Jayson Lawfer set up his potter’s wheel at The Clay Studio adjacent to the front window for the modest view. But his positioning was less for outdoor inspiration and more for the vantage on the studio’s mailbox. During the months of February and March, Lawfer sits like a hopeless romantic waiting for a love letter, eagerly spying on the mailman’s delivery of artist donations for POTSKETCH 2005.
The fund-raiser by Missoula’s community clay studio is a model of simplicity. In only its second year, Lawfer got the idea to provide a select list of local and international artists with some basic materials—a 4-by-5-inch piece of fine Fabriano Italia paper and a Kimberly 2B pencil—along with a self-addressed, postage-paid return envelope. The artists were invited to create a piece of work—“Take 10 seconds, 10 minutes, 10 hours”—with what was provided (or their own supplies) and donate it for auction. The results were boundless, ranging from a basic sketch of a clay pot to miniature sculptures made of the materials.
“Every single day I was so excited to see what arrived,” says Lawfer, the executive director of The Clay Studio since August 2002. “You’re never sure what we’ll get. I send a lot of the mailers out to people I have great respect for, but maybe haven’t met—like Garth Clark, the preeminent authority on ceramics [who owns two galleries in New York City]—and when we get things back, amazing pieces of art, it’s really exciting.”
Each donation arrives in the small parcel Lawfer provides. Since the donations come from artists, the packaging is often decorated. Since the pool of participants has grown to international proportions, including Japan, Korea, Denmark and Australia, the postage is uncommon. Lawfer keeps all of the envelopes in his office on their own shelf. He flips through them like a baseball fan with a stack of rare trading cards.
“I think these [envelopes] are art themselves; just look at this,” he says, holding up one that has been illustrated. “I get [excited] like this because it would be easy for these people to dismiss a small studio in Missoula. It’s unbelievable to me how much response we’ve received.”
The fund-raiser has worked on many levels. Most important, it raised more than $11,000 last year. The public is invited to bid on the donated artwork, with all proceeds going to the studio. The money is being used to help secure a permanent residence (the current space is rented) and provide artist-in-residence programs, not to mention basic operating expenses. POTSKETCH has also received national and international recognition, improving the studio’s reputation and prominence. But most thrilling to Lawfer, the fund-raiser has produced some provocative original artwork from some of the most prominent artists in the ceramics community and the art world in general.
“I’m a collector of art at a pretty young age, and it’s important to me to see other people in this community have the chance to have work by these artists,” says Lawfer, 31, who worked closely with the studio’s board of directors to compile the list of invited artists. “The chance to have one of [Satoru Hoshino’s] pots, you have to be in a situation where you can afford to pay $3,000 to $4,000 for a small piece. But here you have the opportunity to buy an archival drawing from one of the best living ceramic artists in the world.”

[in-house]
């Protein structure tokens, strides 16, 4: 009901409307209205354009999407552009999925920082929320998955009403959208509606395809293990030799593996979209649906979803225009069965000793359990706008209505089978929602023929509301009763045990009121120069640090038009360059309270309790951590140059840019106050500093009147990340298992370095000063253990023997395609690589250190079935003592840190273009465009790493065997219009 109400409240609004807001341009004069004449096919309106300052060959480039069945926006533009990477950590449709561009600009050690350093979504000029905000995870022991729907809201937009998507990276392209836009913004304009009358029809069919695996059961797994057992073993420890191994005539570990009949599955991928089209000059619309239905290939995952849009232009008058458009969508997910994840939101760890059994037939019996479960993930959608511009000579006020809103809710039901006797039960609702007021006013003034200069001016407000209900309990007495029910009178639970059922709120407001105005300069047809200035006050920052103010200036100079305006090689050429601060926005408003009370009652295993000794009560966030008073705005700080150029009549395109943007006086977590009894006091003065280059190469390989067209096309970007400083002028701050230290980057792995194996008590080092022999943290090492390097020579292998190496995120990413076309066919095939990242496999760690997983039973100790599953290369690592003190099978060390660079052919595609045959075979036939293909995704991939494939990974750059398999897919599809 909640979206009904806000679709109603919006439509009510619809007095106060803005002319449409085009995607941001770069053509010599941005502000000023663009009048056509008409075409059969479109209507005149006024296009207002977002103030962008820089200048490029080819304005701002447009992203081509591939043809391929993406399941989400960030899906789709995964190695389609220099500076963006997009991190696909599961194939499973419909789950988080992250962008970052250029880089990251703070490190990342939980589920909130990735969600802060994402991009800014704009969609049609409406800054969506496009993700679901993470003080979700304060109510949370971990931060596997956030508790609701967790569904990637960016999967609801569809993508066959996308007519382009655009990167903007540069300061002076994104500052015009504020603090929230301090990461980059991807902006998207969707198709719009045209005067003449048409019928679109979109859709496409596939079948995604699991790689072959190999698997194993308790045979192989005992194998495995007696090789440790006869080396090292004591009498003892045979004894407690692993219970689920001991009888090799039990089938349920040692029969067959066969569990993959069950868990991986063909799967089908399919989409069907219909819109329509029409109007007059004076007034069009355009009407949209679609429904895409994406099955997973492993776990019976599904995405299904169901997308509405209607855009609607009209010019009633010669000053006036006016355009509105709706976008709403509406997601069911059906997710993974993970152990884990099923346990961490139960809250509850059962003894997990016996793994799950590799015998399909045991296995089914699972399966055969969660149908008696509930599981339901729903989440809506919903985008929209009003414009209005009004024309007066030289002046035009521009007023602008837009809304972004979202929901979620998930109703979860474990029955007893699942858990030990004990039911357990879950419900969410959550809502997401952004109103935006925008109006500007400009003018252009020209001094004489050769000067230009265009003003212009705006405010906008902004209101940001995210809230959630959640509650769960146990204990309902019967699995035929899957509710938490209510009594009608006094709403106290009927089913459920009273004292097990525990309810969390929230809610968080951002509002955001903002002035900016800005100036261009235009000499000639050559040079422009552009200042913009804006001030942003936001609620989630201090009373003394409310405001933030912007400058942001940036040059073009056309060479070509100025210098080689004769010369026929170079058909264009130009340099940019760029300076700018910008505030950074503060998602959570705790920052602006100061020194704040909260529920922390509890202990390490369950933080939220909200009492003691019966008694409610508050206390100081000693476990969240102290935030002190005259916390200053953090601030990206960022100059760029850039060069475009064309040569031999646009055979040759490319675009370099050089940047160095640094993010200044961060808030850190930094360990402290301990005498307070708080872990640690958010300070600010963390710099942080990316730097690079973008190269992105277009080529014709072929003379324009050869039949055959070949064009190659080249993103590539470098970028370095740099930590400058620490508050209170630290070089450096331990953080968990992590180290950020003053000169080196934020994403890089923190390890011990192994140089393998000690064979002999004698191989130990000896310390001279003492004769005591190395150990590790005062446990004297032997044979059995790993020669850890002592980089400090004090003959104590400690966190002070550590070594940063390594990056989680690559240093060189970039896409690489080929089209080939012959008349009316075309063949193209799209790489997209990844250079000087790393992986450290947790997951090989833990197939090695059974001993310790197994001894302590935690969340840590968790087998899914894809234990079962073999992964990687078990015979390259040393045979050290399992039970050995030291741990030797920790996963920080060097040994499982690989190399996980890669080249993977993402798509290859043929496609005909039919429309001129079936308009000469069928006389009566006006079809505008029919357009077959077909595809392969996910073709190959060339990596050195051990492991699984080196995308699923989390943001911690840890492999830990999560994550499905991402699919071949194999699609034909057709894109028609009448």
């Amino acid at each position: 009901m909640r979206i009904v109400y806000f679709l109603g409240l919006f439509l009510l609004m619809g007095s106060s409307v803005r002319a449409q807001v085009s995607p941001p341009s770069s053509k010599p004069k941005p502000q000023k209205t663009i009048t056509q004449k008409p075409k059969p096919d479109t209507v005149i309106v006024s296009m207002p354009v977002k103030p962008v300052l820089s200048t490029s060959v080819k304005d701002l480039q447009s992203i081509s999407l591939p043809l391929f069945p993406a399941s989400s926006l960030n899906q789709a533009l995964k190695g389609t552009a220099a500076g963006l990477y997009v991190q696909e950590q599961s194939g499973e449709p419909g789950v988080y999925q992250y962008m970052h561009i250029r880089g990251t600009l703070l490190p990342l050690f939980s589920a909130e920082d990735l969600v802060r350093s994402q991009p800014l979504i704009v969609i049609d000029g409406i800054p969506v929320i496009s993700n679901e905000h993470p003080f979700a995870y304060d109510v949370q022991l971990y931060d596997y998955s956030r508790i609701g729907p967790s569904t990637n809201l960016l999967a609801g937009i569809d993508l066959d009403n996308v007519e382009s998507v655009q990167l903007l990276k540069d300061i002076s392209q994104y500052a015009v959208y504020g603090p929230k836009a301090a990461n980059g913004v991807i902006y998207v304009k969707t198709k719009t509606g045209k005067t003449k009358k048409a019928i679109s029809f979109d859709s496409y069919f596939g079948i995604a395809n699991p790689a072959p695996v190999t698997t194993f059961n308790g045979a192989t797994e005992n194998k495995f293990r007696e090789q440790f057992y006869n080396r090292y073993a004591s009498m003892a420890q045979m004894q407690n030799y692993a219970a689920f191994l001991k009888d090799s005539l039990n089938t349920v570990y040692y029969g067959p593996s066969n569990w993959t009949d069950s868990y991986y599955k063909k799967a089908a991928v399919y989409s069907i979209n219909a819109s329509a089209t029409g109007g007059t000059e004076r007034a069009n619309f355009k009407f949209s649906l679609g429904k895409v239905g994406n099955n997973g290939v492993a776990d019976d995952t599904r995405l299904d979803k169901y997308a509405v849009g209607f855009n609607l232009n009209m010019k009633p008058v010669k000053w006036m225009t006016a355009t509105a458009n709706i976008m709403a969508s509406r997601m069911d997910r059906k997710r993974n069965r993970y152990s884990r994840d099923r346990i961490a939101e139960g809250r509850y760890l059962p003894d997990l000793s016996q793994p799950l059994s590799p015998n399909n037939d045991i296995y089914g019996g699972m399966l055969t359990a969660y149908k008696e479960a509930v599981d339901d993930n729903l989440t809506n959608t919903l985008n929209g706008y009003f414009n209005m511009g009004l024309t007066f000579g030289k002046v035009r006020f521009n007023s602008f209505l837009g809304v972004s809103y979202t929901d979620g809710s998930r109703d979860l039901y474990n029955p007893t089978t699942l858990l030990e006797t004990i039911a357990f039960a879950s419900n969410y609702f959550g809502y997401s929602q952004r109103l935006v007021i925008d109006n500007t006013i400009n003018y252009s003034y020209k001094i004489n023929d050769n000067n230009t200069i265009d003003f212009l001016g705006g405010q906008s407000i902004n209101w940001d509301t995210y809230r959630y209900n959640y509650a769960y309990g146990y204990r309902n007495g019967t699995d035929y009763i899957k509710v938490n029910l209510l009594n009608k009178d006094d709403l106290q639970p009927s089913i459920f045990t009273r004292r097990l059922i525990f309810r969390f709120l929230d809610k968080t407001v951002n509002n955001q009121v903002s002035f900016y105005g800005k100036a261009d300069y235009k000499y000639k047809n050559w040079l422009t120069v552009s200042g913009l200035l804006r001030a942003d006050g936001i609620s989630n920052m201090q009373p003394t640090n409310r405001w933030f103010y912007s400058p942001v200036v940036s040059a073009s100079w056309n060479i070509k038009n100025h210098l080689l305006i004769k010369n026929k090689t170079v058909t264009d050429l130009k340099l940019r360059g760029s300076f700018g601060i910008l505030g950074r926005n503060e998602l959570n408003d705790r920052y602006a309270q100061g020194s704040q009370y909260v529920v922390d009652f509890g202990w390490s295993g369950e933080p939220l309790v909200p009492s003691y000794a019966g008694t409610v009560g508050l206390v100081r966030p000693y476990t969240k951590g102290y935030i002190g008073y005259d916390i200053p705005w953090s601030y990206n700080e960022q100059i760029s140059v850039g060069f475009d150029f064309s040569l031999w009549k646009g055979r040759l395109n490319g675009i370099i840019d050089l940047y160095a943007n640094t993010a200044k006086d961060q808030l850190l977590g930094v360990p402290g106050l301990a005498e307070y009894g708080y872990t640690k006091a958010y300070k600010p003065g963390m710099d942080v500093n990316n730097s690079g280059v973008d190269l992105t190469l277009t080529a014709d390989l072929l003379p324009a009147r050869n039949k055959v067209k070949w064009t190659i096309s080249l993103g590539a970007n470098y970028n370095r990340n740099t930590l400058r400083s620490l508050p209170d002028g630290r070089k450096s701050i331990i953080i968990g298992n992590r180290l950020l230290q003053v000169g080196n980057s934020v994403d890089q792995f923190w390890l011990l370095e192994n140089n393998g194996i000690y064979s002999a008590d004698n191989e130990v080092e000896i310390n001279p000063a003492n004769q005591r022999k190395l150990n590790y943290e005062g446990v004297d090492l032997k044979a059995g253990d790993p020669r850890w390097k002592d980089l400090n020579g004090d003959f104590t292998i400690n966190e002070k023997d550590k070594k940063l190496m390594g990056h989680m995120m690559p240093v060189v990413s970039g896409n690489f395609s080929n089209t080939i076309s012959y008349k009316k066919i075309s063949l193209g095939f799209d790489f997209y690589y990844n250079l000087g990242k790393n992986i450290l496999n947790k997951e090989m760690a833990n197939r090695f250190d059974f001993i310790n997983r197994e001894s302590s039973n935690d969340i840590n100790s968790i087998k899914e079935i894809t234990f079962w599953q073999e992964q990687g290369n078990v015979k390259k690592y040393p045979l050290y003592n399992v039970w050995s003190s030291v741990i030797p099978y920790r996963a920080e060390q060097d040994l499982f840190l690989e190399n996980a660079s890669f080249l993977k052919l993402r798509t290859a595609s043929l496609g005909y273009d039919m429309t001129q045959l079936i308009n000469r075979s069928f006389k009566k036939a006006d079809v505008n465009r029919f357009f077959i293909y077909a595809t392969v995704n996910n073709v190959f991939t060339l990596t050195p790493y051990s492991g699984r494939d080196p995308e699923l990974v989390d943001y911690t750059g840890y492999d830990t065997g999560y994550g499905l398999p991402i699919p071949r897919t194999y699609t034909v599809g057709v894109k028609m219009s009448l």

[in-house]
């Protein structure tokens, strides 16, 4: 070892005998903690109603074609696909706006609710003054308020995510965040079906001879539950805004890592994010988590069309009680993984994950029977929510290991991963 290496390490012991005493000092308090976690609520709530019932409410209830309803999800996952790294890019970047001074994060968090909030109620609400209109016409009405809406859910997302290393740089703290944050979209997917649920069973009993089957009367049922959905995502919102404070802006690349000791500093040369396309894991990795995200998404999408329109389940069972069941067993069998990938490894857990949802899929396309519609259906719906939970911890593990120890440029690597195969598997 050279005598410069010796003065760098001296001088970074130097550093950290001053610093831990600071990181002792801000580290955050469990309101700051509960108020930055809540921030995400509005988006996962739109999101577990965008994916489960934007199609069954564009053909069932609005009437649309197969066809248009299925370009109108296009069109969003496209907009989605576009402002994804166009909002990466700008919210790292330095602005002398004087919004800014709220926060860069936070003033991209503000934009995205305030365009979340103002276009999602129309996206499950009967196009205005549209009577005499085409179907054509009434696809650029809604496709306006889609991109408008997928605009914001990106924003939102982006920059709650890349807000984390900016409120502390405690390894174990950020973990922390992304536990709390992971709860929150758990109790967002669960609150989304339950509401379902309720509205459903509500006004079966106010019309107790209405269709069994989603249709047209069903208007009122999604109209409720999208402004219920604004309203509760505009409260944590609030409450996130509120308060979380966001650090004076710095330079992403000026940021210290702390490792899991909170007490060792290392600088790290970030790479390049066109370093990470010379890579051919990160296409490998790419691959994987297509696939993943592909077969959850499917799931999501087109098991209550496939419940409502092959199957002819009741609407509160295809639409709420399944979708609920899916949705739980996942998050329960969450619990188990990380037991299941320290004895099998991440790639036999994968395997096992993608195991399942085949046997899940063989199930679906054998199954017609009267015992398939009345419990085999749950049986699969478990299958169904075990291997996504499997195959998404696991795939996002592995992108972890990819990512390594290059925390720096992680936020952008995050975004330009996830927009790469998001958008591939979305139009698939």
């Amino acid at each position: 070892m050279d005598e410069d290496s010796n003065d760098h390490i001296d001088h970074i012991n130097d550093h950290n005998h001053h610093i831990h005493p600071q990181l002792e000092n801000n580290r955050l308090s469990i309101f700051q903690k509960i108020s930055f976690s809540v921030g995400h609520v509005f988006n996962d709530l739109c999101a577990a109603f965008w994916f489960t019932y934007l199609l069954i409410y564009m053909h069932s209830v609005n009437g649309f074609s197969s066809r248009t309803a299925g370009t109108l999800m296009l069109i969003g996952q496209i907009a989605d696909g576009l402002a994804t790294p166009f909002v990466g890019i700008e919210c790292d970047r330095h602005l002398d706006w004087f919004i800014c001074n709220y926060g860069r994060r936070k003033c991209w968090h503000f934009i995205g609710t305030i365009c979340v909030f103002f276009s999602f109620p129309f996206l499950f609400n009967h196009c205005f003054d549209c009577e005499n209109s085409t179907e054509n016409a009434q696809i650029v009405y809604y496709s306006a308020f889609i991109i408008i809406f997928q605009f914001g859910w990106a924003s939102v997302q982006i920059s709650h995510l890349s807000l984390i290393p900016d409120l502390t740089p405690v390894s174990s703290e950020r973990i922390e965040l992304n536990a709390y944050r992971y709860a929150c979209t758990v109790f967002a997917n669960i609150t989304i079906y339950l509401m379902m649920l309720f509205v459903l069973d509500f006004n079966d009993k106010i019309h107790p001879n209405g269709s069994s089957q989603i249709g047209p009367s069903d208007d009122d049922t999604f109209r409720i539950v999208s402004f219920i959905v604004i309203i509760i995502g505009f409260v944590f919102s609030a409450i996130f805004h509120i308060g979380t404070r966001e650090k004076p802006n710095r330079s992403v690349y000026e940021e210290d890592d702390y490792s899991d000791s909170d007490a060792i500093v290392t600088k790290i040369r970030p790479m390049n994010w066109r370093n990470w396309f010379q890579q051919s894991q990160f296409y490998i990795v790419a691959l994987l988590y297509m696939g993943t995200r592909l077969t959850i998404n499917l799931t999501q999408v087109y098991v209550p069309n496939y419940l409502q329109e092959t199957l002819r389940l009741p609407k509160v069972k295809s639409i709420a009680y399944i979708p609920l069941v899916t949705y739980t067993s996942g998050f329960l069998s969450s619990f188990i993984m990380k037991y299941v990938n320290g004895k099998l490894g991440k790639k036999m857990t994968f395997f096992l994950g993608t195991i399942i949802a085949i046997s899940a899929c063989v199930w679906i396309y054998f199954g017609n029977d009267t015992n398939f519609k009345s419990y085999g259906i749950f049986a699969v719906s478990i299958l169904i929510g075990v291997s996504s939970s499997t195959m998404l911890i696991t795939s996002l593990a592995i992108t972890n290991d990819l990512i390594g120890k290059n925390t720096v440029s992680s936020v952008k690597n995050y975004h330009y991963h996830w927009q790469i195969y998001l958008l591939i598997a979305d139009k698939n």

Hoshino, a Japanese native, is one of the more famous artists to appear in POTSKETCH. He’s had more than 40 solo exhibitions and been included in more than 100 group exhibitions, and his donation this year is a simple watercolor of a black tea pot—representative of the artist’s propensity to work exclusively in black.
Another of the more famous artists in POTSKETCH is Akio Takamori, who has been exhibited from Taipei to Tempe, Ariz. Last year, Takamori’s donation brought in the largest single bid at more than $600. His donation for this year’s fund-raiser is an illustration of two boxers using the B2 pencil, which draws rough lines similar to chalk on a blackboard. Takamori has layered a thin, transparent sheet with another figure overlying one of the boxers, this one appearing to be nude. The multilayered piece implies a mysterious and devious quality to one of the characters.
Local artists have also had the opportunity to participate in the event. Among this year’s submissions are sketches from celebrated local painter Monte Dolack; Stephen Glueckert, the exhibitions curator of Missoula’s Modern Art Museum; and Josh Deweese, the resident director of Helena’s Archie Bray Foundation, a ceramics studio and gallery space in operation for almost 50 years.
Lawfer, however, is most touched by the donation of a small sketch made by another Missoula artist, Elizabeth Dilbeck. She has been creating prints and ceramic sculptures for more than 20 years as a therapeutic way to deal with losing her sight 56 years ago. Her drawing for this year’s fund-raiser is of a small pot adorned with an orchid. The paper is signed at the bottom in brail.
“Running a nonprofit with clay is a very hard thing to do,” admits Lawfer. “The funding is low, and to get these artists that are so busy and accomplished to support us—it makes us work harder. It’s when we receive donations like this that really reaffirms what I believe The Clay Studio will be in the future.”
The Clay Studio’s Potsketch 2005 exhibit is currently on display at 910 Dickens Ave. For viewing times call 543-0509. This year’s silent auction gala event will be held Saturday, April 23, at 6:30 PM in the governor’s room of the Florence Hotel. Tickets to the gala cost $40 for individuals or $75 per couple and are available at The Clay Studio.